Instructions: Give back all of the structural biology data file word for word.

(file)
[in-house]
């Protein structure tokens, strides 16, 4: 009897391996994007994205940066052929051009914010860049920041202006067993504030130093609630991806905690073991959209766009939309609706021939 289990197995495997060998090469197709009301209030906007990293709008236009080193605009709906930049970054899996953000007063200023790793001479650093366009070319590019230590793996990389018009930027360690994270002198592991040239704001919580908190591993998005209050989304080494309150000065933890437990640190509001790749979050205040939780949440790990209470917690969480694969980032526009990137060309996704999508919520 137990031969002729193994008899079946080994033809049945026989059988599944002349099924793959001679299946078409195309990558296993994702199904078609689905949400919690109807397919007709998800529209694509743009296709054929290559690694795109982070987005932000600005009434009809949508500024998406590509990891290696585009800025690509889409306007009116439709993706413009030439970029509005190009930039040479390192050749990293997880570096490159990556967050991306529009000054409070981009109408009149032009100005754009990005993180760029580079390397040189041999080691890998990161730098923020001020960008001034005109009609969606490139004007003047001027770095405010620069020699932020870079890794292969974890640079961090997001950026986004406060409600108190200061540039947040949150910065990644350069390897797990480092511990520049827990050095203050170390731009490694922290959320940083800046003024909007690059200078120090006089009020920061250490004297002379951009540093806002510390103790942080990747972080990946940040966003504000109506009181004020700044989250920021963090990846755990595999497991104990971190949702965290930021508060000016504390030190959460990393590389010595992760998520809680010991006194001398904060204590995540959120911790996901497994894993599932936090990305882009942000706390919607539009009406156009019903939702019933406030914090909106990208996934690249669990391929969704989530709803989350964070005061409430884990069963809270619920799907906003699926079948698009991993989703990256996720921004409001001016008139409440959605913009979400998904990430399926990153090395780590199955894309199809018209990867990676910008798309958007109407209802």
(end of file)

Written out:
[in-house]
């Protein structure tokens, strides 16, 4: 009897391996994007994205940066052929051009914010860049920041202006067993504030130093609630991806905690073991959209766009939309609706021939 289990197995495997060998090469197709009301209030906007990293709008236009080193605009709906930049970054899996953000007063200023790793001479650093366009070319590019230590793996990389018009930027360690994270002198592991040239704001919580908190591993998005209050989304080494309150000065933890437990640190509001790749979050205040939780949440790990209470917690969480694969980032526009990137060309996704999508919520 137990031969002729193994008899079946080994033809049945026989059988599944002349099924793959001679299946078409195309990558296993994702199904078609689905949400919690109807397919007709998800529209694509743009296709054929290559690694795109982070987005932000600005009434009809949508500024998406590509990891290696585009800025690509889409306007009116439709993706413009030439970029509005190009930039040479390192050749990293997880570096490159990556967050991306529009000054409070981009109408009149032009100005754009990005993180760029580079390397040189041999080691890998990161730098923020001020960008001034005109009609969606490139004007003047001027770095405010620069020699932020870079890794292969974890640079961090997001950026986004406060409600108190200061540039947040949150910065990644350069390897797990480092511990520049827990050095203050170390731009490694922290959320940083800046003024909007690059200078120090006089009020920061250490004297002379951009540093806002510390103790942080990747972080990946940040966003504000109506009181004020700044989250920021963090990846755990595999497991104990971190949702965290930021508060000016504390030190959460990393590389010595992760998520809680010991006194001398904060204590995540959120911790996901497994894993599932936090990305882009942000706390919607539009009406156009019903939702019933406030914090909106990208996934690249669990391929969704989530709803989350964070005061409430884990069963809270619920799907906003699926079948698009991993989703990256996720921004409001001016008139409440959605913009979400998904990430399926990153090395780590199955894309199809018209990867990676910008798309958007109407209802």